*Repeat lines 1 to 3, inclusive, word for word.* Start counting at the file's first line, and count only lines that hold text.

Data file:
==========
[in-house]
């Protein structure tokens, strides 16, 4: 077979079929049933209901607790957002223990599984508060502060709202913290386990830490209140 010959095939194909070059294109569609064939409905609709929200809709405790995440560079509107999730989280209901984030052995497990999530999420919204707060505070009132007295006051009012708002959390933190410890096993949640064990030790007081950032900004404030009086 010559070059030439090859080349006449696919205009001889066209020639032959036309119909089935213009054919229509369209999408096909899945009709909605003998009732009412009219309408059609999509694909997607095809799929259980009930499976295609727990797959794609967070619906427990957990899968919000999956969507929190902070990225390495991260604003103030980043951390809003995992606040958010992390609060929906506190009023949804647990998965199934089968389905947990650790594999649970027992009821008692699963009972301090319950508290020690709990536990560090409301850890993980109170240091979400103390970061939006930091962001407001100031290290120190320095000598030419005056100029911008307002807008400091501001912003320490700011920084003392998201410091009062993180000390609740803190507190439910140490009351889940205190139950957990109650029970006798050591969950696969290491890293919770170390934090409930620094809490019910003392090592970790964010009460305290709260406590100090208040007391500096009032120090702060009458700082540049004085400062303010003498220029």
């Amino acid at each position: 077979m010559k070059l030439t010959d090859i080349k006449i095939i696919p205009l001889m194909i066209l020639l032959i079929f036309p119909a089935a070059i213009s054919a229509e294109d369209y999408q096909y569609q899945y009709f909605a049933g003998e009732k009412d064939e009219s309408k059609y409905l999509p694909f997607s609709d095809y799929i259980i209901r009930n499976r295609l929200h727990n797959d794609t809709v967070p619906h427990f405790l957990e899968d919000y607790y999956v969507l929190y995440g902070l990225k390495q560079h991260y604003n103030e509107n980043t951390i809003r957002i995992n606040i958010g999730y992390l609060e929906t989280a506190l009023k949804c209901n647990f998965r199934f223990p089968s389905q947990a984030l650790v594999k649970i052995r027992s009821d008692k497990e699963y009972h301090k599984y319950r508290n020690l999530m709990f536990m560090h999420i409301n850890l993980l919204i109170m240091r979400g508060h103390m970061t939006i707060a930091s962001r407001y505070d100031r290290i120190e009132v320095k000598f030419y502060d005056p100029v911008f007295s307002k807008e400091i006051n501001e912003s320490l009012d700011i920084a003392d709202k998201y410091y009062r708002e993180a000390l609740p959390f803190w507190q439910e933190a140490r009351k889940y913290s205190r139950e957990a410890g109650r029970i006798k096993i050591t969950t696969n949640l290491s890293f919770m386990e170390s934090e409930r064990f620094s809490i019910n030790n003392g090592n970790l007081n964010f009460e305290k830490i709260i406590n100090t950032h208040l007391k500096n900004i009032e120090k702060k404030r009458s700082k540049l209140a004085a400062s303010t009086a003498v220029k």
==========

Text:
[in-house]
């Protein structure tokens, strides 16, 4: 077979079929049933209901607790957002223990599984508060502060709202913290386990830490209140 010959095939194909070059294109569609064939409905609709929200809709405790995440560079509107999730989280209901984030052995497990999530999420919204707060505070009132007295006051009012708002959390933190410890096993949640064990030790007081950032900004404030009086 010559070059030439090859080349006449696919205009001889066209020639032959036309119909089935213009054919229509369209999408096909899945009709909605003998009732009412009219309408059609999509694909997607095809799929259980009930499976295609727990797959794609967070619906427990957990899968919000999956969507929190902070990225390495991260604003103030980043951390809003995992606040958010992390609060929906506190009023949804647990998965199934089968389905947990650790594999649970027992009821008692699963009972301090319950508290020690709990536990560090409301850890993980109170240091979400103390970061939006930091962001407001100031290290120190320095000598030419005056100029911008307002807008400091501001912003320490700011920084003392998201410091009062993180000390609740803190507190439910140490009351889940205190139950957990109650029970006798050591969950696969290491890293919770170390934090409930620094809490019910003392090592970790964010009460305290709260406590100090208040007391500096009032120090702060009458700082540049004085400062303010003498220029």
């Amino acid at each position: 077979m010559k070059l030439t010959d090859i080349k006449i095939i696919p205009l001889m194909i066209l020639l032959i079929f036309p119909a089935a070059i213009s054919a229509e294109d369209y999408q096909y569609q899945y009709f909605a049933g003998e009732k009412d064939e009219s309408k059609y409905l999509p694909f997607s609709d095809y799929i259980i209901r009930n499976r295609l929200h727990n797959d794609t809709v967070p619906h427990f405790l957990e899968d919000y607790y999956v969507l929190y995440g902070l990225k390495q560079h991260y604003n103030e509107n980043t951390i809003r957002i995992n606040i958010g999730y992390l609060e929906t989280a506190l009023k949804c209901n647990f998965r199934f223990p089968s389905q947990a984030l650790v594999k649970i052995r027992s009821d008692k497990e699963y009972h301090k599984y319950r508290n020690l999530m709990f536990m560090h999420i409301n850890l993980l919204i109170m240091r979400g508060h103390m970061t939006i707060a930091s962001r407001y505070d100031r290290i120190e009132v320095k000598f030419y502060d005056p100029v911008f007295s307002k807008e400091i006051n501001e912003s320490l009012d700011i920084a003392d709202k998201y410091y009062r708002e993180a000390l609740p959390f803190w507190q439910e933190a140490r009351k889940y913290s205190r139950e957990a410890g109650r029970i006798k096993i050591t969950t696969n949640l290491s890293f919770m386990e170390s934090e409930r064990f620094s809490i019910n030790n003392g090592n970790l007081n964010f009460e305290k830490i709260i406590n100090t950032h208040l007391k500096n900004i009032e120090k702060k404030r009458s700082k540049l209140a004085a400062s303010t009086a003498v220029k």